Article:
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COMPENSATION DISCUSSION AND ANALYSIS

We provide a competitive total compensation package to our executive management team through a combination of base salary, annual cash incentives, long-term equity incentive grants, a broad-based benefits program, competitive employment agreements and, in some instances, non-recurring perquisites. In 2015, our stockholders voted on an advisory basis with respect to our compensation program for named executive officers. Of the votes cast (excluding abstentions and broker non-votes), 98% were cast in support of the program. In light of this, in reviewing the executive compensation program for 2016, the Compensation Committee decided to retain the general overall program design, which ties a significant portion of the executives’ pay closely with our performance. In the future, the Compensation Committee will continue to consider the executive compensation program in light of changing circumstances and stockholder feedback. This Compensation Discussion and Analysis explains our compensation philosophy and policies and practices with respect to our Chief Executive Officer, Chief Financial Officer, the former Chief Financial Officer and the other three most highly-compensated executive officers for the year ended December 31, 2015, who are collectively referred to as the named executive officers.

Executive Summary — 2015 Results

In early 2015, the Company established aggressive goals related to the growth in contract revenue and operating margin, excluding royalties received based on certain licensed products. Taking into account the 2014 acqusitions, the Board of Directors agreed on performance targets that required at least 33.6% overall growth in contract revenue, and a positive contract operating margin of at least 8.1%. Given the Company’s focus on growth by acquisition, along with further development of profitable revenue achievement across business segments, the Compensation Committee placed equal weighting on the operating income and overall contract revenue targets, with each goal being weighted 50% for calculation of the cash bonus pool. Following the acquisitions of the SSCI/West Lafayette, Indiana and Glasgow, UK businesses from Aptuit in early 2015 and Gadea Pharmaceutical Group from Gadea Grupo Farmacéutico, S.L. in July 2015, the Compensation Committee adjusted the contract revenue and operating margin targets to include the stated expectations for the added businesses, while keeping the weighting levels the same. The overall efforts of the team resulted in the company achieving its “Threshold” contract revenue objective and contract operating margin objective, resulting in cash incentive payments being made to our named executive officers and other employees eligible for our bonus plan at a “Threshold” level.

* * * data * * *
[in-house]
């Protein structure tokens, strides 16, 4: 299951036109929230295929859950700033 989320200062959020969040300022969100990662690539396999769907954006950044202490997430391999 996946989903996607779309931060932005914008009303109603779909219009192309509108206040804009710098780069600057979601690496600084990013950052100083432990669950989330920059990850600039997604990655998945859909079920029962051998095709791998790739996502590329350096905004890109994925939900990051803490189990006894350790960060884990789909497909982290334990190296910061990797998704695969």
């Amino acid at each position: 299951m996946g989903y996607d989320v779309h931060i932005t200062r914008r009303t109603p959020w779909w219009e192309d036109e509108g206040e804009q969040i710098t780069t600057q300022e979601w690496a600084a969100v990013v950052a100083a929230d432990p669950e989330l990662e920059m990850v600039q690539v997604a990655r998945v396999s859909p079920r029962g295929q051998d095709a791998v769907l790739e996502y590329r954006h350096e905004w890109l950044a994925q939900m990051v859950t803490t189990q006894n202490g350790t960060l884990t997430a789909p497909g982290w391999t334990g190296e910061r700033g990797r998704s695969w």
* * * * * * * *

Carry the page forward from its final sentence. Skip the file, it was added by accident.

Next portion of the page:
In early 2015, the Compensation Committee awarded each executive an increase in base salary, which increases were effective April 1, 2015. As in prior years, the Compensation Committee determined to continue the grants of equity awards to the executive staff, in keeping with the evaluation done by the outside advisors to the Compensation Committee of the relative levels of compensation of our executives compared to executives in our chosen peer group and in broader based compensation surveys.

The Objectives of our Executive Compensation Program

The Compensation Committee is composed of independent directors. The primary purpose of the Compensation Committee is to review, oversee, and evaluate our executive compensation policies, strategies and programs.